A Maryland-based community bank recently was the target of an OCC enforcement action alleging that the bank discriminated against white men. Specifically, the OCC alleged that First Community Bank discriminated on the basis of race and sex by imposing a ceiling on loan compensation paid by female and minority borrowers, but not by other borrowers. The Bank settled and agreed to make restitution to the aggrieved borrowers. Read More
The Consumer Financial Protection Bureau (“CFPB”) issued a true game changer on January 10, 2013, with its Ability to Repay and Qualified Mortgage Rule (the “Final Rule” or the “Rule”). Some industry observers seem to consider Chicken Little an optimist—not only is the sky falling, but the earth is trembling and the seas boiling. But everyone appears to agree that the Rule has caused the ground to shift beneath our feet. As we describe in this Client Alert, the Final Rule will almost certainly result in fewer borrowers qualifying for mortgages, and will likely result in higher interest rates for many who do qualify.
To read the full alert, click here.
In an increasingly complex battle among the branches of the federal government, the Solicitor General recently urged the Supreme Court to deny certiorari in the appeal titled Township of Mount Holly, New Jersey v. Mt. Holly Gardens Citizens in Action, Inc., et al., No. 11-1507. The Mt. Holly matter seeks review of whether the Fair Housing Act recognizes a disparate impact theory of discrimination and if so, how courts are to analyze such claims. A disparate impact theory imposes liability on defendants for actions that are undertaken without discriminatory intent but that nonetheless have a disproportionately harmful effect on particular groups of individuals. The Supreme Court had previously granted certiorari to review these same questions in the appeal titled Magner v. Gallagher, No. 10-1032, which appeal the defendants subsequently withdrew under circumstances garnering review by Congress.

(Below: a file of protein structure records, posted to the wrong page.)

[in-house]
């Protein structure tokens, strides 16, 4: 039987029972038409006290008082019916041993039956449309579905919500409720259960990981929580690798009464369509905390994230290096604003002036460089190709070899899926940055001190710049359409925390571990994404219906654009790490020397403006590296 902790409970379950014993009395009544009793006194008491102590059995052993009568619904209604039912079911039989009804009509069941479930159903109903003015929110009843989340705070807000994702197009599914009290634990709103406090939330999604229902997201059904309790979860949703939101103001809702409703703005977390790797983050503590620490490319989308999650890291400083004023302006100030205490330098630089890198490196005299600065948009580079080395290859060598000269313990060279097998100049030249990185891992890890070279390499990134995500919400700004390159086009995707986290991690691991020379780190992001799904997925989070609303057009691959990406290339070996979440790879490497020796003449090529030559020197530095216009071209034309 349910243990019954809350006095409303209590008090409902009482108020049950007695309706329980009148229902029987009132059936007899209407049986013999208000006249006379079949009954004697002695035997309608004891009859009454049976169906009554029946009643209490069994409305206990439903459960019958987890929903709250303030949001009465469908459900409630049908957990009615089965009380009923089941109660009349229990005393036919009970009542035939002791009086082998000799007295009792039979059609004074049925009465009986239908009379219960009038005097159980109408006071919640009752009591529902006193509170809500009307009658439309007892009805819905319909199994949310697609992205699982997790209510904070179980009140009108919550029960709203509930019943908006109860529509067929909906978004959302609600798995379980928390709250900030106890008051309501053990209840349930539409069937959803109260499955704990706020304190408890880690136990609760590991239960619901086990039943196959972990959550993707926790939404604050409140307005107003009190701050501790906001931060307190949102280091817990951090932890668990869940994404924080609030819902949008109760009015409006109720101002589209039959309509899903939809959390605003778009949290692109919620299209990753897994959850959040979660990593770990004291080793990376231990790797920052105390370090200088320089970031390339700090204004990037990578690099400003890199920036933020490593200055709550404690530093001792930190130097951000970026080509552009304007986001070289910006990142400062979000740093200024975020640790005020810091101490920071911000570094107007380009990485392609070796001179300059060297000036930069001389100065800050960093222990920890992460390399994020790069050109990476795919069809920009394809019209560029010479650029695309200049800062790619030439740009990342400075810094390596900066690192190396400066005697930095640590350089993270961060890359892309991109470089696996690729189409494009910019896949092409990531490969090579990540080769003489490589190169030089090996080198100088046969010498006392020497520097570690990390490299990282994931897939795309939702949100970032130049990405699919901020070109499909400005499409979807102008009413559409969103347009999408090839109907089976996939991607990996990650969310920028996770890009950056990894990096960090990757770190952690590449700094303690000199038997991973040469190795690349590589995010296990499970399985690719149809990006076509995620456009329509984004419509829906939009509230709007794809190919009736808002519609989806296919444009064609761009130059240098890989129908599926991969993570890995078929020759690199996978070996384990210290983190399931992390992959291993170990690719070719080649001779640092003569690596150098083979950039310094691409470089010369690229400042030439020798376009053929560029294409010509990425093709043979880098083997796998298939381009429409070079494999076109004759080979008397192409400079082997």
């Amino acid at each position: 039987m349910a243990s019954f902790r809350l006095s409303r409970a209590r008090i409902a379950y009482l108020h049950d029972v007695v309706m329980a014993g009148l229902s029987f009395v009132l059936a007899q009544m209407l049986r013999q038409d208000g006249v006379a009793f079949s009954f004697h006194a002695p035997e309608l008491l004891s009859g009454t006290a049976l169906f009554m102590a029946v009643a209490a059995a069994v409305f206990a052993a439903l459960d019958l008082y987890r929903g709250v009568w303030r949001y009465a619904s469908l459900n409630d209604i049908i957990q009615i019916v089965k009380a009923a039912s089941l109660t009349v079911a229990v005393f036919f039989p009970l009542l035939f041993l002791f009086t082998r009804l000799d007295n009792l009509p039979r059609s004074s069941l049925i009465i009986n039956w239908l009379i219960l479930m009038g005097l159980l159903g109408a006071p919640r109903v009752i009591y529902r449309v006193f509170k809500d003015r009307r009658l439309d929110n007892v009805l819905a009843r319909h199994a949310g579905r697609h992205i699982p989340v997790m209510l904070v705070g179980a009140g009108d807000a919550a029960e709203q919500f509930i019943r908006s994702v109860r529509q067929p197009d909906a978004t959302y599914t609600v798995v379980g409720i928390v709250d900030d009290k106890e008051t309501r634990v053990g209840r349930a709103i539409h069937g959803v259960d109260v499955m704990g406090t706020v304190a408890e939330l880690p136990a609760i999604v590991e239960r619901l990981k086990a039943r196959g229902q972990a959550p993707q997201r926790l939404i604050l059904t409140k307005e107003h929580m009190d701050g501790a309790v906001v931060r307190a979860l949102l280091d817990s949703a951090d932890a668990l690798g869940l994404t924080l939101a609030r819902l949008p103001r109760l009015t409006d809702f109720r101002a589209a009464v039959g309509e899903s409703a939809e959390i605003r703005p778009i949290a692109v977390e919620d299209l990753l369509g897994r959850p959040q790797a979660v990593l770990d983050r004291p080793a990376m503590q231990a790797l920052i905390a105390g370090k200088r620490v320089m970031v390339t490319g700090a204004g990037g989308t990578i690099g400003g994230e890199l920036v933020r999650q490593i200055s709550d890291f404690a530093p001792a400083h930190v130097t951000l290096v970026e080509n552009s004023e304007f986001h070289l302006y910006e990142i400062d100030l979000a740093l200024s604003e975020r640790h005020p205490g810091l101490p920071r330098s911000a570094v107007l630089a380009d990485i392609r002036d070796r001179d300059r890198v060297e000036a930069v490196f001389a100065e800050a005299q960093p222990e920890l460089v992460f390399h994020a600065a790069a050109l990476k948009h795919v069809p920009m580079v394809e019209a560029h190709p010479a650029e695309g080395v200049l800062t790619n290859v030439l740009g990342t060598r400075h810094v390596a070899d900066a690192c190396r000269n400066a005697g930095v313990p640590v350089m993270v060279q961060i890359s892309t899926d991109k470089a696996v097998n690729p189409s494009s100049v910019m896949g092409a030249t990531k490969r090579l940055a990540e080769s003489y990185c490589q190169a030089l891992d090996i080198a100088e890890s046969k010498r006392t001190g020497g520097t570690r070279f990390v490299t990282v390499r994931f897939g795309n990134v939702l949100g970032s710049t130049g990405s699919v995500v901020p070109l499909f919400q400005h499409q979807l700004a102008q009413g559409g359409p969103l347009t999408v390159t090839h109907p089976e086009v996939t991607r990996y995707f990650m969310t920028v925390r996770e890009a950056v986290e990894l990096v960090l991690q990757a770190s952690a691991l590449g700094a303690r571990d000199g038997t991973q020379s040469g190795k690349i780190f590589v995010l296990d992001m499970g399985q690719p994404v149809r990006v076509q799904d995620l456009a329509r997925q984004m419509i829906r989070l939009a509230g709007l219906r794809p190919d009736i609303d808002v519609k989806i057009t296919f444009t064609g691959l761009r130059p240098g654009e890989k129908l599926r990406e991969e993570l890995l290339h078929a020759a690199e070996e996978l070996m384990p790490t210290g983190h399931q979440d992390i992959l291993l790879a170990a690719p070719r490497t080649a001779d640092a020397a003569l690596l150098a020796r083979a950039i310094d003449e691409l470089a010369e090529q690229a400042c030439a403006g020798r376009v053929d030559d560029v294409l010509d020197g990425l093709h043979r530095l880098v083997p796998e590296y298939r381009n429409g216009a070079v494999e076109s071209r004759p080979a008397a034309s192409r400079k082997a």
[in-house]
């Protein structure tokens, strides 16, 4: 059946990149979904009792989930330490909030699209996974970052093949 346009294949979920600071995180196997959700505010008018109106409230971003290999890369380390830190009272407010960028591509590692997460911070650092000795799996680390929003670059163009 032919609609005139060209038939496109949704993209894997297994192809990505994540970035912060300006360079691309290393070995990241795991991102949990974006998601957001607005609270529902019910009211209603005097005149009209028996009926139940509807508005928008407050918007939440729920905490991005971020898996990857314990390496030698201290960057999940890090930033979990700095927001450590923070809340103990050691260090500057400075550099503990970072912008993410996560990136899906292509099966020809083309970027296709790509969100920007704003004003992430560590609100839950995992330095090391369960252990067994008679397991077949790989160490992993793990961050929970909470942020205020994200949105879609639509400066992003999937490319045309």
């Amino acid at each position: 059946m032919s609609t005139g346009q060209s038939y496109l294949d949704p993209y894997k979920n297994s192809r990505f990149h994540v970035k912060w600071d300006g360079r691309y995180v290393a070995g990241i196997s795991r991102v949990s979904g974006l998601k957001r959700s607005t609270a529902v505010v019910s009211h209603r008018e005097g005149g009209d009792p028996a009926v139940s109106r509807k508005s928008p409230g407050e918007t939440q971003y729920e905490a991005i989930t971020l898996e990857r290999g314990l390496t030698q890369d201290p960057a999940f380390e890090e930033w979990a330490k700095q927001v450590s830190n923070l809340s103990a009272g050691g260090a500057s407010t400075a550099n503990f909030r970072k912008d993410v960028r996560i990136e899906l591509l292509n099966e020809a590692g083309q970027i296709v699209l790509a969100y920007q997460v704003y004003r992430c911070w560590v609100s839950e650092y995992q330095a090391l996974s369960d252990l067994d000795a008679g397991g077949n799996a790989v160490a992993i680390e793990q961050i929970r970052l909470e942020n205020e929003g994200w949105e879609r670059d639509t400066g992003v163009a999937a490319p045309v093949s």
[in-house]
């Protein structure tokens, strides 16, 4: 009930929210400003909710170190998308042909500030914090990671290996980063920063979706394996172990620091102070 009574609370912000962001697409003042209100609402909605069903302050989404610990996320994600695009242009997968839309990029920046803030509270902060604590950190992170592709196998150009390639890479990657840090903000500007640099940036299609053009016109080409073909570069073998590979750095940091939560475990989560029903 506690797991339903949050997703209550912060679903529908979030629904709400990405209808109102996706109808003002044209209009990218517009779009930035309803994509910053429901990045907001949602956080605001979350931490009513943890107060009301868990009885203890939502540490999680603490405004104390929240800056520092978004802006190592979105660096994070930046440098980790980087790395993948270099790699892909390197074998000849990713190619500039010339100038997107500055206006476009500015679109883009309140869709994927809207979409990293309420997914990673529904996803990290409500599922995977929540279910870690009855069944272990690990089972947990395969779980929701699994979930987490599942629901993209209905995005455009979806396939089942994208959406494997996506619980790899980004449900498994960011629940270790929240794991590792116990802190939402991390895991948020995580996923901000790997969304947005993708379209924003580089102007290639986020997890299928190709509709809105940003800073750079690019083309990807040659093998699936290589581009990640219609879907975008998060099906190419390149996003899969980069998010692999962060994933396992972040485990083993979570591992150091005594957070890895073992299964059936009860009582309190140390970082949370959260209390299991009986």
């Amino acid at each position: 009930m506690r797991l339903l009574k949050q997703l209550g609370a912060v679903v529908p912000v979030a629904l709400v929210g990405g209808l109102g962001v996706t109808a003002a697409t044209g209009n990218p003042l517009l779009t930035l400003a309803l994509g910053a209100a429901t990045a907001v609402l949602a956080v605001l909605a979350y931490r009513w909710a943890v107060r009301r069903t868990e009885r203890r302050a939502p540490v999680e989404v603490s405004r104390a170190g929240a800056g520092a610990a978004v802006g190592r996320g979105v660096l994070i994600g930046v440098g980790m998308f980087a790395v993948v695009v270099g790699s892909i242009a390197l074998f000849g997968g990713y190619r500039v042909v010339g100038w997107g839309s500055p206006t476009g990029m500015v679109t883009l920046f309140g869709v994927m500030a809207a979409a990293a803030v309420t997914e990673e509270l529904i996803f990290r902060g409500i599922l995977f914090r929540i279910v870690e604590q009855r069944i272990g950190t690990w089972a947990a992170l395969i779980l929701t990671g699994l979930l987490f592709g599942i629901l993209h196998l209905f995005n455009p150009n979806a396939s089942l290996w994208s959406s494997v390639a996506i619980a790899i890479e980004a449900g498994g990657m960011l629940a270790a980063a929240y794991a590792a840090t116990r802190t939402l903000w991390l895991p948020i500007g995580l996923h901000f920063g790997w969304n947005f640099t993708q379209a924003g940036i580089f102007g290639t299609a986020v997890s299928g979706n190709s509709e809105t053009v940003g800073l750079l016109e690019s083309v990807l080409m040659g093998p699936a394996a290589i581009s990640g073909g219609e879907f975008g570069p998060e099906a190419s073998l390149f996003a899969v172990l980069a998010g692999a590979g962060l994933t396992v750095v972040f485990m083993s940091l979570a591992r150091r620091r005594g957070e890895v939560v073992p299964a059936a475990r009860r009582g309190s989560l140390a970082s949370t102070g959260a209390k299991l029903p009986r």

Members of the K&L Gates Consumer Financial Services Group will speak on key topics at the upcoming MBA Legal Issues and Regulatory Compliance Conference in Boca Raton, FL (May 19-22).
Melanie Brody will discuss a topic on everyone’s radar — fair lending and disparate impact — on Tuesday morning (May 21) , with a repeat session on Tuesday afternoon . Melanie also will facilitate a fair lending roundtable discussion on Tuesday afternoon.
Paul Hancock will address major litigation and enforcement trends on Monday afternoon (May 20).
Philip Schulman will speak at the Government Housing round table on Monday afternoon (May 20) about FHA Landmines, including the perils to the Online Annual Certification, the increase in False Claims Act cases against approved mortgagees, and indemnification demands of Lender Insurance participants.
Nanci Weissgold will participate on both the Sunday (May 19) and Tuesday (May 21) panels on the CFPB National Servicing Standards (“NSS”) and other servicing requirements. Come to the dive deep session on Sunday afternoon for an overview of the RESPA and TILA provisions of the NSS. On Tuesday, Nanci will focus on non-default servicing standards, including challenges with implementing error resolution, information requests, record retention and general policy and procedure requirements.
In addition, many of our group’s attorneys are attending the conference. We look forward to seeing you all in Boca!
On Thursday, May 9, K&L Gates and Ernst & Young co-sponsored a Fair and Responsible Banking symposium in New York City. The symposium gave our fair lending and UDAAP team a chance to discuss compliance and enforcement issues with over 70 in-house lawyers, fair lending officers and compliance officers from a wide array of institutions. K&L Gates and Ernst & Young strategized with capital markets investors, banks, mortgage lenders, auto lenders, credit card issuers and other unsecured lenders about how to tackle the challenges they face from today’s heightened regulatory scrutiny. The hot topics that were on everyone’s mind included, among other things:
- developing and implementing effective compliance management systems
- avoiding and defending disparate impact claims
- identifying and curtailing unfair, deceptive, and abusive acts and practices
- understanding and preparing for examinations or investigations